Jennifer Mays-Krimmer, intervention coordinator for Dickson Public Schools, said that since the district offered in person classes last year, they didn’t have trouble identifying newly homeless students.
“I have not had that big of a problem keeping track of those families because most of those students still came to school last year,” Mays-Krimmer said. “We were open all year, and most of those students were still being sent to schools, so they could eat.”
Over this past year, Mays-Krimmer said the district has seen an increase in unaccompanied homeless older students. These students are typically living in a park or in their car.
‘It’s not that we’ve never seen kids that are unaccompanied youth,” Mays-Krimmer said. “We have, but last year, we saw a few more than we’re used to. They were coming to us saying ‘I don’t live with my family. I don’t live with my parents, and I don’t have a place to stay.’”
Most of the unaccompanied youth are high school students, and some of them were income earners for their families and lost their jobs due to COVID. There were other instances where the parents had to move, but the student didn’t want to leave, Mays-Krimmer said.
“My thought is when places shut down, and people lost jobs, maybe [parents] were moving to places where they could work,” Mays-Krimmer said. “The students were also having to do the same thing.”
Mays-Krimmer said for this academic year, the focus is to be individualized when dealing with homeless students. The district did an in-person enrollment to bring in as many families as possible, and Mays-Krimmer said 193 out of 1,300 students did not come to enrollment. But she was able to get in contact with each of those students and their families.
“What we’re trying to do is meet people where they’re at,” Mays-Krimmer said. “So if [an email] is not a good form of communication, we can call them individually and have that conversation. If they need to come up to the school, or if we need to do a home visit, that’s what we’re going to do.”
In addition to affordable housing, Mays-Krimmer said better funded and available mental health and substance abuse services could help many families especially for ones where children are moving from family member to family member or in the foster care system.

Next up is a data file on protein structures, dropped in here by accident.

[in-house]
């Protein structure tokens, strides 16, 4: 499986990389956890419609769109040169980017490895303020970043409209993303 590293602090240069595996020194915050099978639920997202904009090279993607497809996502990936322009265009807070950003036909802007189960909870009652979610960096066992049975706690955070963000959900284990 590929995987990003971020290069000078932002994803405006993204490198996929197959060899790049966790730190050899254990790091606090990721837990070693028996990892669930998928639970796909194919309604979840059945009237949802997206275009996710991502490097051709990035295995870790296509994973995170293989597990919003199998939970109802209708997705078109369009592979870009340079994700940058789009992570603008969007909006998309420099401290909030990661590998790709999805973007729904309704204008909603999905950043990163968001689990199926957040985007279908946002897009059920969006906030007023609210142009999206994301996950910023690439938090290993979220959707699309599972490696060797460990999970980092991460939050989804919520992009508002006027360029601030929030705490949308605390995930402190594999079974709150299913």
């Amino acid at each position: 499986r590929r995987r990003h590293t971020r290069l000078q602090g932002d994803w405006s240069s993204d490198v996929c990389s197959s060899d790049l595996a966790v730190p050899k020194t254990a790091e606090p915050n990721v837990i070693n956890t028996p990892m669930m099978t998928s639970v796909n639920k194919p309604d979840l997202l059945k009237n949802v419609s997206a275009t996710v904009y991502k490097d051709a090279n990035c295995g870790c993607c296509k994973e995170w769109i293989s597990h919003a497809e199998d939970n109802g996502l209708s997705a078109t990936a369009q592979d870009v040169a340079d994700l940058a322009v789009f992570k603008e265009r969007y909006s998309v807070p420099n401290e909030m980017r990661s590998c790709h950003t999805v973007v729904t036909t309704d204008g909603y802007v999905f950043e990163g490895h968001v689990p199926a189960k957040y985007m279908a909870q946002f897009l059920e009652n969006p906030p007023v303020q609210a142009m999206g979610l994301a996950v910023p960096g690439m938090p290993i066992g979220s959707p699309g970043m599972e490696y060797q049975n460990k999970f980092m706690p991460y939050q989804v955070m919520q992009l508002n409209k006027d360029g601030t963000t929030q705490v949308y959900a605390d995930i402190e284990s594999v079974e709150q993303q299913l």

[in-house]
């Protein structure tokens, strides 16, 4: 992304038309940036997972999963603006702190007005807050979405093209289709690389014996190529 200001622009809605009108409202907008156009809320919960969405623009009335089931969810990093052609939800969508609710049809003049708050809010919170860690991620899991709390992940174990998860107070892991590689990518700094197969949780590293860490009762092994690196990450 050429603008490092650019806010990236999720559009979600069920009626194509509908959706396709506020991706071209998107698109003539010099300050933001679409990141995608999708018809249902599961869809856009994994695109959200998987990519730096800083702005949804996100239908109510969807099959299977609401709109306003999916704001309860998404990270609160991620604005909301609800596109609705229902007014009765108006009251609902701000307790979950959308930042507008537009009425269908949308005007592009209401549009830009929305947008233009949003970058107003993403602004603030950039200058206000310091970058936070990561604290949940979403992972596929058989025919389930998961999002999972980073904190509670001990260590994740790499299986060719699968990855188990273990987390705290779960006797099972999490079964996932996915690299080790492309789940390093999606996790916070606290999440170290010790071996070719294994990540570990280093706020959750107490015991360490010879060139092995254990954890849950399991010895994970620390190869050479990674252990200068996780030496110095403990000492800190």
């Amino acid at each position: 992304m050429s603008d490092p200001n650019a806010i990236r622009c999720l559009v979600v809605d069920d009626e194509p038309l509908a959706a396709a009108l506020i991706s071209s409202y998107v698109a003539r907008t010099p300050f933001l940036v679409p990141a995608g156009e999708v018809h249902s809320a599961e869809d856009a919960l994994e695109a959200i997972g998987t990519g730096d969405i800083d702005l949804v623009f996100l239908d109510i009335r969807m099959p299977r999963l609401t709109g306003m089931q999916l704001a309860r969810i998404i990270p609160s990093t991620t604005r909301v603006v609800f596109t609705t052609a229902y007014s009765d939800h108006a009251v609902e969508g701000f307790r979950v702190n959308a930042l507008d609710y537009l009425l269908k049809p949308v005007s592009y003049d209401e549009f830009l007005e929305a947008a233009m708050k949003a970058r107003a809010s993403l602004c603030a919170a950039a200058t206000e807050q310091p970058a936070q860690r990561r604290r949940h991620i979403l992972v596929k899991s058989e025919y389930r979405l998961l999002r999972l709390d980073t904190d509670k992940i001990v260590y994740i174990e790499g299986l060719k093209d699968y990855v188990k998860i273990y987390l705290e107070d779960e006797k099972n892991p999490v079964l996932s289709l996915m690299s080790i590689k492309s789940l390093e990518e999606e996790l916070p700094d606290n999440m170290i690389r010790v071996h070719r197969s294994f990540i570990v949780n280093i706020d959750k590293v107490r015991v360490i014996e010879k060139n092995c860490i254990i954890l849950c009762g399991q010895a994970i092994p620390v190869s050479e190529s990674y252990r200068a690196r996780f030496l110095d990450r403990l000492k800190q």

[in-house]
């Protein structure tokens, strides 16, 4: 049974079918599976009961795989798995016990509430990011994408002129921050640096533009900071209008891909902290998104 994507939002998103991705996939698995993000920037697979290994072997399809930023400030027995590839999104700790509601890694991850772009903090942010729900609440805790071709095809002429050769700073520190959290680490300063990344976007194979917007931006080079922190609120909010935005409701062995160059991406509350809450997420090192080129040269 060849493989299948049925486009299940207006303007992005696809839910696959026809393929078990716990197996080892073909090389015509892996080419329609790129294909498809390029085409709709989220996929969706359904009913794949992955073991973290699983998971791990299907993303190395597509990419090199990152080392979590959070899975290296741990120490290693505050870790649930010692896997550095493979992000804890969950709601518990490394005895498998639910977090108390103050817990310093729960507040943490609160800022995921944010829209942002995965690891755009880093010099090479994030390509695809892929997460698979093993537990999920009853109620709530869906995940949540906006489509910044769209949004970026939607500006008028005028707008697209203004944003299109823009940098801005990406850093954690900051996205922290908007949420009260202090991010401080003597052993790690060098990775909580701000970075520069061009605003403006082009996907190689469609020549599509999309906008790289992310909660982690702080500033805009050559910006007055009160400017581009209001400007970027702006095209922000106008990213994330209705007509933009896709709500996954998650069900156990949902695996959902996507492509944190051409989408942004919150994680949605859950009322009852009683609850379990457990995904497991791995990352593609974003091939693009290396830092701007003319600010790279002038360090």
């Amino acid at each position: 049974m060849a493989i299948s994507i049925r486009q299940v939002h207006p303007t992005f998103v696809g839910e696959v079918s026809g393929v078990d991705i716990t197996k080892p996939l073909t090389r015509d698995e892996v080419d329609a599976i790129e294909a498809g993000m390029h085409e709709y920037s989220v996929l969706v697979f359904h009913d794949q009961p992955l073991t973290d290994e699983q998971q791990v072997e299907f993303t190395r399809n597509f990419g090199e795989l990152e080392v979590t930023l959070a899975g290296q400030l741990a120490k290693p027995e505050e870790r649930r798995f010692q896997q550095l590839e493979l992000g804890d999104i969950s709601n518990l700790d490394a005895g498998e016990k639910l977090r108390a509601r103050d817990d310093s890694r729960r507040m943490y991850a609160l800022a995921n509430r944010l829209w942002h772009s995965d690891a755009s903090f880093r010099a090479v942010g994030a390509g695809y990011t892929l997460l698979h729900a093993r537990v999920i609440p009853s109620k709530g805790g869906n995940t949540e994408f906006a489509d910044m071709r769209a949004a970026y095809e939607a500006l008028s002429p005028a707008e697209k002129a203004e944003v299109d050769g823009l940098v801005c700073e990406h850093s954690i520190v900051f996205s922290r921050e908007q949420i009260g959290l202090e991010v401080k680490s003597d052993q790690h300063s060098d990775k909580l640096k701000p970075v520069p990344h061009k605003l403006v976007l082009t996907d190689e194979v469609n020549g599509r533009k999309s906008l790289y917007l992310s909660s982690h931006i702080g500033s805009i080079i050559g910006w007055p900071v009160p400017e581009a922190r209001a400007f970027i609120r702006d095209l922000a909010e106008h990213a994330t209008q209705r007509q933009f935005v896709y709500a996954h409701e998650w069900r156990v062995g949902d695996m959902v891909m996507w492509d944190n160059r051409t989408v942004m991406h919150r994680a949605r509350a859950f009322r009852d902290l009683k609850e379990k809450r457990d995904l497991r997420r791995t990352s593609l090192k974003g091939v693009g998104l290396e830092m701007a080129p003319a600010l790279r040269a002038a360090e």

“If those parents had some substance abuse or some mental health avenues that they could take to get help, their kids could be back with them, and they could be working,” Mays-Krimmer said.
This year Ardmore Public Schools is partnering with Ardmore Behavioral Health Collaborative to provide a district-based licensed professional counselor who is trauma informed and will offer assessments and services for students based on a referral process, Emde said.
“We’re hopefully going to be able to provide some support emotionally for the students and their families who have been displaced, especially if it was a traumatic event for them,” Emde said.
There are many misconceptions when it comes to youth homelessness and homelessness as a whole. Mays-Krimmer said when some people think of homelessness, they don't think about the children that might not be involved.
“I think they forget that there are children involved in a lot of this,” Mays-Krimmer said. “Just because they don’t see them on the streets, doesn't mean they’re not struggling with this. I think a lot of people think that rural schools are not dealing with this, and we are. It may be packaged differently, but we’re still trying to work with those students who are food and shelter insecure.”
Emde said many families sharing homes with other relatives are seen as lazy despite working hard to provide for their family.
“I would say one of the biggest misconceptions that the community may have of those who are in a displaced living situation is that they're not trying hard to get back in stable housing,” Emde said. “I have so many of my families who are working two and three jobs, minimum wage jobs. They still cannot afford a one bedroom apartment.”